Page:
Oh, don't pretend like you don't have one!
I recently learned of Fig and Yarrow’s Herbal Steams, which are a blend of dried herbs and flowers that, when steeped in hot water, make a nice botanical steam for your face. While I’m not averse to trying unusual skincare methods, my expenses are not so flexible as to spare more than $20 for a tin of dried flowers. I figured I could probably make my own for less money, and more customised to my own needs, so I did.
Maybe the big question here is whether a facial steam actually does anything—and I think it does, with three different mechanisms.
The first is aromatherapy. Aromatherapy sometimes gets lumped in with things like homeopathy as pseudoscience, but it has a valid basis as long as you’re not using it in replacement of modern medicine. (I mean, you can do that if you’re into it, I guess.) Personally, I’m a big fan of aromatherapy as a form of self-care. I use the This Works Deep Sleep Pillow Spray when I have trouble sleeping, and I’ve been burning warm, spicy candles for maximum cosiness when it gets cold.
Second is the steam itself, regardless of what’s dissolved in it. Steaming is a component of many spa facials. As long as you don’t get too hot or do it for too long, steaming can soften the skin, increase blood flow (promoting healing) and allow products to permeate better.
Lastly are the therapeutic effects of the ingredients in the herbal blend. Some dried flowers are probably not going to help your skin all that much, but others have evidence behind them. I’m drawing on a mix of science and tradition to choose which flowers to include.
I found dried flowers and herbs online for quite cheap, although I chose a local seller because I’ve seen enough Border Patrol shows to know that customs officers don’t take well to herbal goods being sent through mail. I chose botanicals that are relaxing as well as being good for the skin, so I can use the herbal steam as a self-care treat before getting into bed.
Calendula: Commonly referred to as marigold, calendula flowers have traditionally been used on the skin for anti-inflammatory and antiseptic purposes. You can eat them, too!
Chamomile: Peter Rabbit’s mother gave him chamomile tea, and it’s widely known for being soothing and relaxing. There’s actual scientific evidence that chamomile can be helpful to people struggling with anxiety, too. On top of the feel-good stuff, chamomile is anti-inflammatory.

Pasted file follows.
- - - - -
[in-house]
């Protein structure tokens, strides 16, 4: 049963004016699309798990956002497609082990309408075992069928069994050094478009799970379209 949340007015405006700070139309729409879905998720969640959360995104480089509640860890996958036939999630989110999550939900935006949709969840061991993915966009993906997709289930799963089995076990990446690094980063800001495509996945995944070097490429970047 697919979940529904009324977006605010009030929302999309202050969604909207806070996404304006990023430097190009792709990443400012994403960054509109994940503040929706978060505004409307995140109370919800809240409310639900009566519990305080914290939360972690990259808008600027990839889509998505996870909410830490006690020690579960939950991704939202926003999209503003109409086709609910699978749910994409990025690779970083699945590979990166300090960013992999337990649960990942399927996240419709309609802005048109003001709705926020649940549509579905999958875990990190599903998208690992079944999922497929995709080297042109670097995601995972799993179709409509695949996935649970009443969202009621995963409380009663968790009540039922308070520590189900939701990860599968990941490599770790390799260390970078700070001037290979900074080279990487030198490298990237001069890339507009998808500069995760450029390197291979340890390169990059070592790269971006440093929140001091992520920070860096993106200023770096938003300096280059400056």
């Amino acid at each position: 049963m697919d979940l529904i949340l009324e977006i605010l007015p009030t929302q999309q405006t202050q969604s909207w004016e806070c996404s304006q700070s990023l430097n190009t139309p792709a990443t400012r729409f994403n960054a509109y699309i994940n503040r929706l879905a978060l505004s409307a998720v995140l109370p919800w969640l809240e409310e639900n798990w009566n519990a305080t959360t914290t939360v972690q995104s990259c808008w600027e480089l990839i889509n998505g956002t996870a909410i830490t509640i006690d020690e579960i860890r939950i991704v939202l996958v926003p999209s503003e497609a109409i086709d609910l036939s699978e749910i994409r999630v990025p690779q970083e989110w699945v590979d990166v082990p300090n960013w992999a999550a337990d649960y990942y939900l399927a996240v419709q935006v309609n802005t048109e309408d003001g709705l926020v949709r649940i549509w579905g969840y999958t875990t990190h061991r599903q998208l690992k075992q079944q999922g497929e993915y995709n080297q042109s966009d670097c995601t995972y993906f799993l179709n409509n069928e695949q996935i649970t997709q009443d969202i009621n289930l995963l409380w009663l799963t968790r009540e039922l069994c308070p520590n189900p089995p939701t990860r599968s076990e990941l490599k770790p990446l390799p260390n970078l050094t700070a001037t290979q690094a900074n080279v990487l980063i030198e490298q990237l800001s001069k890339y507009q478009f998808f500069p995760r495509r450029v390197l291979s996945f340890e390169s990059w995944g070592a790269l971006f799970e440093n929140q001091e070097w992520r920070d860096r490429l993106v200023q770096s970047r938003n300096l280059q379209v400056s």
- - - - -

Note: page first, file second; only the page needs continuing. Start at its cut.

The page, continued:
Red clover: As a kid, I used to pick these on the school field at lunch time and suck the nectar out of the flowers. Red clover blossoms are anti-inflammatory and contain antioxidants.
Rosehips: These are the fruit of the rose plant. Rosehips contain lots of vitamins A and C, and have astringent properties.
Juniper berries: Juniper berries give gin its distinctive flavour, but they’re good for skin, too. They’re antiseptic and astringent.
The most obvious way to use this blend is as a facial steam. I put a small handful into a bowl (you only need a little—I won’t be running out any time soon) and steeped it in hot water. After it cooled a little, I put my head over the bowl and enclosed the whole thing with a towel, breathing in the steam and allowing it to really get in my face.
If a facial steam isn’t your jam, you can use this as a bath tea by adding Himalayan salt and steeping it in bath water. I hate having baths because I feel like I’m being poached in my own dirty water, but bath tea infusers exist, so it’s definitely a thing that people do. And if you’re not into bath tea, why not real tea? All of these herbs are safe to ingest.
Although my boyfriend complained that my DIY botanical blend smelled like “a muesli from hell,” I quite liked the fragrance. After 10 minutes of on-off steaming (10 minutes solid under that towel would have suffocated me), my skin was softened, and I was decidedly chill. This isn’t going to create life-changing effects for your skin, but like I said, it’s a nice act of self-care.
Here’s where I put the necessary disclaimer that you should research anything, botanical or otherwise, that you introduce to your skin. Several of the flowers I used are not recommended for use during pregnancy or if you have a kidney condition. Just a heads up!
- What’s your take on facial steams and aromatherapy?
- Any favourite herbs I should have included?